Robert Beale Jr., a redshirt freshman linebacker, pressures University of Texas quarterback Sam Ehlinger during the second half of the 2019 Allstate Sugar Bowl on Tuesday, January 1, 2019 at the Mercedes-Benz Superdome in New Orleans. The Texas Longhorns beat the Georgia Bulldogs 28-21. (Photo/Christina R. Matacotta, crmatacotta@gmail.com)

Following a bombshell report from the Houston Chronicle on July 21, it was rumored that the University of Oklahoma and the University of Texas had reached out to the Southeastern Conference about potential membership.

Just five days later, the universities released a joint statement announcing that they would not be renewing their grant of media rights with the Big 12 Conference and later declared their intention to join the SEC as early as 2025.

The decision to admit Oklahoma and Texas was made during a vote on July 29. Presidents of all 14 SEC schools came to the unanimous decision to allow the Sooners and Longhorns to join the conference, despite concerns that Texas A&M may vote no.

These developments are likely just the beginning of a cosmic shift in the college football landscape. If these dominos fall as expected, Georgia would be part of a 16 team super-conference that threatens the current college football ecosystem.

The addition of the Red River Rivalry schools not only adds to the raw competitive strength of the conference, but also further bolsters its prestige. In a league where “it just means more,” donning that SEC patch just gained a new meaning.

In the immediate future, the exodus of Oklahoma and Texas leaves uncertainty for the future of the Big 12 as more member schools will look to jump ship or get scooped up by other power five conferences looking to maintain competition with the newly formed SEC juggernaut.

On the horizon, with the Power Five likely transitioning to a power four, the creation of an exclusive league of the nation’s elite perennial programs may be a real possibility, the architects of which will undoubtedly be dominated by the powers that be, such as tier one SEC programs including the University of Georgia.

The expansion gives the Bulldogs a higher seat at the table in college football politics and gives the program greater influence in the years that come, especially considering the relative governing weakness of the NCAA at present.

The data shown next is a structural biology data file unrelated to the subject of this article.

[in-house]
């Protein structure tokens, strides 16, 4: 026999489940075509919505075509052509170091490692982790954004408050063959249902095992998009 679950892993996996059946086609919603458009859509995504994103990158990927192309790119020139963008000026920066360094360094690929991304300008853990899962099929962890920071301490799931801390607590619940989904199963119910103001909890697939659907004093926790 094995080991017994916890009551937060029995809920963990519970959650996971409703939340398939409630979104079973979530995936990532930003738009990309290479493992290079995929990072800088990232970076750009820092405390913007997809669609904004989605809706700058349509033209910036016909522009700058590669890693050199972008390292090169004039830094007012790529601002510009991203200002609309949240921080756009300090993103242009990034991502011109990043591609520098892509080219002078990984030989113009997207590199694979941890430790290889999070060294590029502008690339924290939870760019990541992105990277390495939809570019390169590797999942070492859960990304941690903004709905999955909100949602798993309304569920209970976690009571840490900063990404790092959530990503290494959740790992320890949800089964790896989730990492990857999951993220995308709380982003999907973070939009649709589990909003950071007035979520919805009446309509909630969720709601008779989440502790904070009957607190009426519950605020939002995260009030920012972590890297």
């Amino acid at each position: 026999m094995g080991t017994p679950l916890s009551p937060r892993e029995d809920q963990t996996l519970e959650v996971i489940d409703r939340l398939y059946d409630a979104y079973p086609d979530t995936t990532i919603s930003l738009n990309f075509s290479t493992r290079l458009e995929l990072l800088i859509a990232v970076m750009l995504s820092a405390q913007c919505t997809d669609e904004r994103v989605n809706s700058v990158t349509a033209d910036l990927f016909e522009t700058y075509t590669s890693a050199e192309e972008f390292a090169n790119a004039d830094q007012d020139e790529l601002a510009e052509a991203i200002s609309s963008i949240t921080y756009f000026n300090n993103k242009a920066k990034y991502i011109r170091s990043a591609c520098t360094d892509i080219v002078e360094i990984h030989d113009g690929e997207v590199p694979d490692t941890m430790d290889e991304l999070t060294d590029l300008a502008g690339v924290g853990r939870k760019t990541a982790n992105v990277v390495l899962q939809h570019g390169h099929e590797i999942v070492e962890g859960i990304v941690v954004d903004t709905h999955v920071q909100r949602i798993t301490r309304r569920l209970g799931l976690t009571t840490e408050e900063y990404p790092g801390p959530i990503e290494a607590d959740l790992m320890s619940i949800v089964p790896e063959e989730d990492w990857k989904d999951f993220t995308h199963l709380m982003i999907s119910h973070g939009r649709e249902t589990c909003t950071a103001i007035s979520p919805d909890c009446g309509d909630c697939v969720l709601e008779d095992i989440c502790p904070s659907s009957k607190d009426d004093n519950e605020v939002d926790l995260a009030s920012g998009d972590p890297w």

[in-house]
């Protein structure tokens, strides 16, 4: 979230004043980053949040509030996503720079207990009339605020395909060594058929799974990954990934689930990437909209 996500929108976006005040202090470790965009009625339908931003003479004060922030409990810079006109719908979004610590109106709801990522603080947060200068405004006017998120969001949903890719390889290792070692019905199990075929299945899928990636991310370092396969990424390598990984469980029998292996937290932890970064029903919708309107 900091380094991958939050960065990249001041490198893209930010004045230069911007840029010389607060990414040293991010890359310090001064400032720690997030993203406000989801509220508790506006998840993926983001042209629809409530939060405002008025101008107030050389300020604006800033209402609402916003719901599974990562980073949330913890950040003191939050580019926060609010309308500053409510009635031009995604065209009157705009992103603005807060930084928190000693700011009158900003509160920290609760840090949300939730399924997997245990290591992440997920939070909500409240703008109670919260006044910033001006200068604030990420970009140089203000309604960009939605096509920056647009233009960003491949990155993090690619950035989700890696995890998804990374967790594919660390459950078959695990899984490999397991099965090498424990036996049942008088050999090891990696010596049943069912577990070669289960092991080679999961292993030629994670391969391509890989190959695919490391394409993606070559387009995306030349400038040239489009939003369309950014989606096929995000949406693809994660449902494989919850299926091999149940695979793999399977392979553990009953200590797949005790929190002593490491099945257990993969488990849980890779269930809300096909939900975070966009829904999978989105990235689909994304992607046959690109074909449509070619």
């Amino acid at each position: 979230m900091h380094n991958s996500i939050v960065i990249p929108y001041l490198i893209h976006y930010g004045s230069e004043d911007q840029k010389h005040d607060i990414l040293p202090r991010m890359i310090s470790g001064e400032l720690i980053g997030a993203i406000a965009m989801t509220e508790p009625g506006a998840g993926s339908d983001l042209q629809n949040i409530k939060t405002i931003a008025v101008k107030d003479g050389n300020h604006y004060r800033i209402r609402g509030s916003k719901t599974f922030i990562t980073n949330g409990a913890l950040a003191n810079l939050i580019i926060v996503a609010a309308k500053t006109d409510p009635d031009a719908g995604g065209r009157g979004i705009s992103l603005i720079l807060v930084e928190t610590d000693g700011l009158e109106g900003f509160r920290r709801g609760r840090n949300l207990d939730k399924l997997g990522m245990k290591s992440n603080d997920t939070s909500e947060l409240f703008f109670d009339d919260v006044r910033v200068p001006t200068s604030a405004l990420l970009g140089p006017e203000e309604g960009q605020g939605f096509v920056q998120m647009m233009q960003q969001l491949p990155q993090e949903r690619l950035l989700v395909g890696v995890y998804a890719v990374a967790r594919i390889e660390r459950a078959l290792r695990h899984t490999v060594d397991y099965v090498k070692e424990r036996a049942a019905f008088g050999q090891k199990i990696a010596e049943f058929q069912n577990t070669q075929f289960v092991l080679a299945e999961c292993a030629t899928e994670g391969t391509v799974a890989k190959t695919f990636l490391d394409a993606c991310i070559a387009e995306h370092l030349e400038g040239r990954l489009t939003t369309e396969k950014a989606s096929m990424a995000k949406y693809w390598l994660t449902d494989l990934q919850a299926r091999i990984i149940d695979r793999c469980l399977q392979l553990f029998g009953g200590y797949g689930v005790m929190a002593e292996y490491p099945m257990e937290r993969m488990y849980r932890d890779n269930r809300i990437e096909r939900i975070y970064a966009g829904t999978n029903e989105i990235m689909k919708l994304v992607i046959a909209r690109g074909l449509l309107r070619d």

While the addition of OU and UT is likely imminent, the future divisional structure of the SEC is still up in the air. Some have suggested a simple solution in which the newcomers would join the western division, pushing Auburn and Alabama to the east.

A more nuanced idea would be the implementation of “pods,” dividing the conference into four divisions, similar to the divisions of the AFC and NFC in the NFL. Each team would play the other three teams in its pod each season and then two teams from each of the other three pods on a rotating annual basis in order to complete the nine-game conference schedule.

This would mean that the Bulldogs would face certain scenarios like playing Nick Saban’s squad every year or giving up the annual version of the Deep South’s Oldest Rivalry with Auburn, only facing off every other year under a pod structure.

This a critical juncture for the SEC, and while the move was met with initial excitement, some are skeptical of what the expansion would do to the college game.

UGA junior Brad Leventhal voiced his rejection of the inclusion of Oklahoma and Texas in the SEC, stating that the expansion is "terrible for college football.”

“It's good for [Oklahoma and Texas], but I don’t even think it's good for the SEC because it makes it to where it's way too hard of a conference,” Leventhal said. “I, as an SEC fan, don't like it because now [Georgia] has a way harder schedule every year.”

All eyes will be down south this season as college football looks to get back to pre-COVID-19 conditions in the wake of these dramatic developments.